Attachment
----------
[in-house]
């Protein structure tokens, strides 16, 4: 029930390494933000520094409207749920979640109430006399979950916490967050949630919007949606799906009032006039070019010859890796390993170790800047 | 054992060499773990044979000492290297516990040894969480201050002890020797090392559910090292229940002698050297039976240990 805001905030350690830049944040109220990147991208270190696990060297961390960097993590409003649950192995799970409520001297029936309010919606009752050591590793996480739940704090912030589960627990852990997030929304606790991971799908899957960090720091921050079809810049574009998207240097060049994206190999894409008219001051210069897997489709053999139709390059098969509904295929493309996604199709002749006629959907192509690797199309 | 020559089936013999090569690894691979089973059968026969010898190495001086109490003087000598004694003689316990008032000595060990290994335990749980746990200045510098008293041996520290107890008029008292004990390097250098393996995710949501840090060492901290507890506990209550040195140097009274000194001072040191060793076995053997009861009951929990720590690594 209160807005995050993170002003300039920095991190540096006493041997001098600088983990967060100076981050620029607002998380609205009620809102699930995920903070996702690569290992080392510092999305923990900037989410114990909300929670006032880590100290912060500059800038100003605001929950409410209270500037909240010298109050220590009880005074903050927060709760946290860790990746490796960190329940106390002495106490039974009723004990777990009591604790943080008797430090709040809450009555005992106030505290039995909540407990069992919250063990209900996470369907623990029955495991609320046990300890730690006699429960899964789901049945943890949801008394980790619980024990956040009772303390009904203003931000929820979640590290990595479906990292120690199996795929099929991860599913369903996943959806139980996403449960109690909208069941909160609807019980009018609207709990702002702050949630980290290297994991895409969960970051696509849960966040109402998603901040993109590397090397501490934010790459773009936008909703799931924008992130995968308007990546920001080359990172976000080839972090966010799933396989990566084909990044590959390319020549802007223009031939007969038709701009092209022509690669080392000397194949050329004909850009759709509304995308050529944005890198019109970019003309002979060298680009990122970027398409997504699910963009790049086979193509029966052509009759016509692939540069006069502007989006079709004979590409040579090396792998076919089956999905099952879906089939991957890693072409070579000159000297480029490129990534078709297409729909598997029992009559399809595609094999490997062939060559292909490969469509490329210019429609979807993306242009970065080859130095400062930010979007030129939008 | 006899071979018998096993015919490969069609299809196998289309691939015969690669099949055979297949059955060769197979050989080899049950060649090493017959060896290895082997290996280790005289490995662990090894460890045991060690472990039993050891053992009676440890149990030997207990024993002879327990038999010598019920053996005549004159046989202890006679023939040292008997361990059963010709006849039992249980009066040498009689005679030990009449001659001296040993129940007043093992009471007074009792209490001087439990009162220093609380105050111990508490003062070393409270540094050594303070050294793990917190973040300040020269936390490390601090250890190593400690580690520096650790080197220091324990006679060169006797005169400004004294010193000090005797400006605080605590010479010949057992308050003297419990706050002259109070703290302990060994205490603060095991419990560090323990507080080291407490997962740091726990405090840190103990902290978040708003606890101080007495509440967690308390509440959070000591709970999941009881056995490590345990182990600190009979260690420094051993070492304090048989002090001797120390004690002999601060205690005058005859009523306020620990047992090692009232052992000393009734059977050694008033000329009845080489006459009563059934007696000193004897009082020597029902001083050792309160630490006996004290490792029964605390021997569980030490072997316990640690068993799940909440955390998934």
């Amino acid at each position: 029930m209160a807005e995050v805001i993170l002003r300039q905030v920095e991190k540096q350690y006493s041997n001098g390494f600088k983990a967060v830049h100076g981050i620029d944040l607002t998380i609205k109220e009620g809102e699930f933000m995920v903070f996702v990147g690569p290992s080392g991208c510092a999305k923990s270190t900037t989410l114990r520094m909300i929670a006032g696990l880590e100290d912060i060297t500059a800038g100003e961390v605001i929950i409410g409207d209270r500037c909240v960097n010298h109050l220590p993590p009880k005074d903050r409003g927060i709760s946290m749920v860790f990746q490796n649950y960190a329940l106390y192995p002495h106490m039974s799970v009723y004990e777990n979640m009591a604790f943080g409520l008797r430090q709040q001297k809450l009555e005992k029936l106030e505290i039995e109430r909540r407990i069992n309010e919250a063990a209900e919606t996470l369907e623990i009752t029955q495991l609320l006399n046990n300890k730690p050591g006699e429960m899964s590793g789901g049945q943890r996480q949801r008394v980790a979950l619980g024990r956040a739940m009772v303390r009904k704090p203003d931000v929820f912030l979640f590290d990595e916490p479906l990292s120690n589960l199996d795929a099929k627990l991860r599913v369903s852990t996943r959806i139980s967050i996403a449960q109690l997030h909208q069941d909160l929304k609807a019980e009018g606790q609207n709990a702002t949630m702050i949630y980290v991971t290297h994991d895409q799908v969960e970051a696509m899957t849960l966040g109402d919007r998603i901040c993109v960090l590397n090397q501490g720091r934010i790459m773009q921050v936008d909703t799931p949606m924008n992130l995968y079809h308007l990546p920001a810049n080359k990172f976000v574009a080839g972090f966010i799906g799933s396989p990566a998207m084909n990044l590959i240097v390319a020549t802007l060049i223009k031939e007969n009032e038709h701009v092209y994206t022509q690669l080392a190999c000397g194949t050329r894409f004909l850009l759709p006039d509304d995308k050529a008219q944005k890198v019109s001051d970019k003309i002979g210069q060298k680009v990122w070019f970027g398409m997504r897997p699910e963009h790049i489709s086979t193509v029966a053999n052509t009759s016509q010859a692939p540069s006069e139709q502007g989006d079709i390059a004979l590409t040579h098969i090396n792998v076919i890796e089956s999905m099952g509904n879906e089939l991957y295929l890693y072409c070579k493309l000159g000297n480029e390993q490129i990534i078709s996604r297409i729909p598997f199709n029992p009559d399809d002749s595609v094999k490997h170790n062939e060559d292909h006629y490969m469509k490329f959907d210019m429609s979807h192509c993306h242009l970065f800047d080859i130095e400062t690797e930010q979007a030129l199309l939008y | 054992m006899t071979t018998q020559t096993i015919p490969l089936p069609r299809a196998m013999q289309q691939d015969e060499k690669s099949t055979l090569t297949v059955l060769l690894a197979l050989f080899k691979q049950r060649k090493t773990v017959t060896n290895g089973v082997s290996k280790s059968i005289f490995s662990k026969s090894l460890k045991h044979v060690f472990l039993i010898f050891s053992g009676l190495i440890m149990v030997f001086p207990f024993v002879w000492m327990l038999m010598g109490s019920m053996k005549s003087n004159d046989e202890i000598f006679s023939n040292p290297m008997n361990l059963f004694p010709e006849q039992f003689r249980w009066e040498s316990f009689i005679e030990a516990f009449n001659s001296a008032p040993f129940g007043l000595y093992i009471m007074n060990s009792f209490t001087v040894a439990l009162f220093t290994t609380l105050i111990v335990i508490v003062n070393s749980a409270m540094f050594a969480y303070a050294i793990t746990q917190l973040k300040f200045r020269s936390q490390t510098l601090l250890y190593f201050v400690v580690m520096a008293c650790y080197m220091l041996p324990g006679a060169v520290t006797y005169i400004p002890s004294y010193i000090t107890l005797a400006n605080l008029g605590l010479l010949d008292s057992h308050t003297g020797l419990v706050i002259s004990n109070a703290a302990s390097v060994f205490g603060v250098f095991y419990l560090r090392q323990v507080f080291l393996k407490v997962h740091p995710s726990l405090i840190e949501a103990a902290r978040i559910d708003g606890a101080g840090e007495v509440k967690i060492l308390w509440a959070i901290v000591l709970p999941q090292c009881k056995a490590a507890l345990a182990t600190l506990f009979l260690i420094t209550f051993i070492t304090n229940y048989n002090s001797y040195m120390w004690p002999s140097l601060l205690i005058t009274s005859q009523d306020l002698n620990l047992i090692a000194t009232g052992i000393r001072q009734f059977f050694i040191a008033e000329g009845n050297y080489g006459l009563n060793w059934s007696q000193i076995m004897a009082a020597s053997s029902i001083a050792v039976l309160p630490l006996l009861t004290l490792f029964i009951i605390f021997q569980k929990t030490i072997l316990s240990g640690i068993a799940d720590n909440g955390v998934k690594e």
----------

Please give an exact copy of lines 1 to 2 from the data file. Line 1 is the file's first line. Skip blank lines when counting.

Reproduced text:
[in-house]
């Protein structure tokens, strides 16, 4: 029930390494933000520094409207749920979640109430006399979950916490967050949630919007949606799906009032006039070019010859890796390993170790800047 | 054992060499773990044979000492290297516990040894969480201050002890020797090392559910090292229940002698050297039976240990 805001905030350690830049944040109220990147991208270190696990060297961390960097993590409003649950192995799970409520001297029936309010919606009752050591590793996480739940704090912030589960627990852990997030929304606790991971799908899957960090720091921050079809810049574009998207240097060049994206190999894409008219001051210069897997489709053999139709390059098969509904295929493309996604199709002749006629959907192509690797199309 | 020559089936013999090569690894691979089973059968026969010898190495001086109490003087000598004694003689316990008032000595060990290994335990749980746990200045510098008293041996520290107890008029008292004990390097250098393996995710949501840090060492901290507890506990209550040195140097009274000194001072040191060793076995053997009861009951929990720590690594 209160807005995050993170002003300039920095991190540096006493041997001098600088983990967060100076981050620029607002998380609205009620809102699930995920903070996702690569290992080392510092999305923990900037989410114990909300929670006032880590100290912060500059800038100003605001929950409410209270500037909240010298109050220590009880005074903050927060709760946290860790990746490796960190329940106390002495106490039974009723004990777990009591604790943080008797430090709040809450009555005992106030505290039995909540407990069992919250063990209900996470369907623990029955495991609320046990300890730690006699429960899964789901049945943890949801008394980790619980024990956040009772303390009904203003931000929820979640590290990595479906990292120690199996795929099929991860599913369903996943959806139980996403449960109690909208069941909160609807019980009018609207709990702002702050949630980290290297994991895409969960970051696509849960966040109402998603901040993109590397090397501490934010790459773009936008909703799931924008992130995968308007990546920001080359990172976000080839972090966010799933396989990566084909990044590959390319020549802007223009031939007969038709701009092209022509690669080392000397194949050329004909850009759709509304995308050529944005890198019109970019003309002979060298680009990122970027398409997504699910963009790049086979193509029966052509009759016509692939540069006069502007989006079709004979590409040579090396792998076919089956999905099952879906089939991957890693072409070579000159000297480029490129990534078709297409729909598997029992009559399809595609094999490997062939060559292909490969469509490329210019429609979807993306242009970065080859130095400062930010979007030129939008 | 006899071979018998096993015919490969069609299809196998289309691939015969690669099949055979297949059955060769197979050989080899049950060649090493017959060896290895082997290996280790005289490995662990090894460890045991060690472990039993050891053992009676440890149990030997207990024993002879327990038999010598019920053996005549004159046989202890006679023939040292008997361990059963010709006849039992249980009066040498009689005679030990009449001659001296040993129940007043093992009471007074009792209490001087439990009162220093609380105050111990508490003062070393409270540094050594303070050294793990917190973040300040020269936390490390601090250890190593400690580690520096650790080197220091324990006679060169006797005169400004004294010193000090005797400006605080605590010479010949057992308050003297419990706050002259109070703290302990060994205490603060095991419990560090323990507080080291407490997962740091726990405090840190103990902290978040708003606890101080007495509440967690308390509440959070000591709970999941009881056995490590345990182990600190009979260690420094051993070492304090048989002090001797120390004690002999601060205690005058005859009523306020620990047992090692009232052992000393009734059977050694008033000329009845080489006459009563059934007696000193004897009082020597029902001083050792309160630490006996004290490792029964605390021997569980030490072997316990640690068993799940909440955390998934």